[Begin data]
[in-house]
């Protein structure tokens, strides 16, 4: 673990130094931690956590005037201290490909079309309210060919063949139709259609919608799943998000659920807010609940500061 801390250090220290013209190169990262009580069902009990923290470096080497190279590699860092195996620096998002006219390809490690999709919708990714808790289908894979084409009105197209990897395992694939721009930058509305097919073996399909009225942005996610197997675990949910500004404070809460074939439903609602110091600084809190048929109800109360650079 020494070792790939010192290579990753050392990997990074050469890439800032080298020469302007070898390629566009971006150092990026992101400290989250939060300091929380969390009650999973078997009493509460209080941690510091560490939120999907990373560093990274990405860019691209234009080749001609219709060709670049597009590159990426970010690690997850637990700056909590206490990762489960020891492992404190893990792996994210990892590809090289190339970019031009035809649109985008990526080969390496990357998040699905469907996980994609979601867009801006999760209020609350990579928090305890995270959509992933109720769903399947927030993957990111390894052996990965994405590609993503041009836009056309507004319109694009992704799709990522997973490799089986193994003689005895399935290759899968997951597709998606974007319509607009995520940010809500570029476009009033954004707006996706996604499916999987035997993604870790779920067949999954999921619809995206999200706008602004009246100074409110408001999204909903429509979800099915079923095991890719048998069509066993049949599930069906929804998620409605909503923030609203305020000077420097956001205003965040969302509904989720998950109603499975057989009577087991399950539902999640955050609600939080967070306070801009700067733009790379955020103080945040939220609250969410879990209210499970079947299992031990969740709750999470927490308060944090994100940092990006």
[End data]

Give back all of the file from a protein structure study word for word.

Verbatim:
[in-house]
């Protein structure tokens, strides 16, 4: 673990130094931690956590005037201290490909079309309210060919063949139709259609919608799943998000659920807010609940500061 801390250090220290013209190169990262009580069902009990923290470096080497190279590699860092195996620096998002006219390809490690999709919708990714808790289908894979084409009105197209990897395992694939721009930058509305097919073996399909009225942005996610197997675990949910500004404070809460074939439903609602110091600084809190048929109800109360650079 020494070792790939010192290579990753050392990997990074050469890439800032080298020469302007070898390629566009971006150092990026992101400290989250939060300091929380969390009650999973078997009493509460209080941690510091560490939120999907990373560093990274990405860019691209234009080749001609219709060709670049597009590159990426970010690690997850637990700056909590206490990762489960020891492992404190893990792996994210990892590809090289190339970019031009035809649109985008990526080969390496990357998040699905469907996980994609979601867009801006999760209020609350990579928090305890995270959509992933109720769903399947927030993957990111390894052996990965994405590609993503041009836009056309507004319109694009992704799709990522997973490799089986193994003689005895399935290759899968997951597709998606974007319509607009995520940010809500570029476009009033954004707006996706996604499916999987035997993604870790779920067949999954999921619809995206999200706008602004009246100074409110408001999204909903429509979800099915079923095991890719048998069509066993049949599930069906929804998620409605909503923030609203305020000077420097956001205003965040969302509904989720998950109603499975057989009577087991399950539902999640955050609600939080967070306070801009700067733009790379955020103080945040939220609250969410879990209210499970079947299992031990969740709750999470927490308060944090994100940092990006």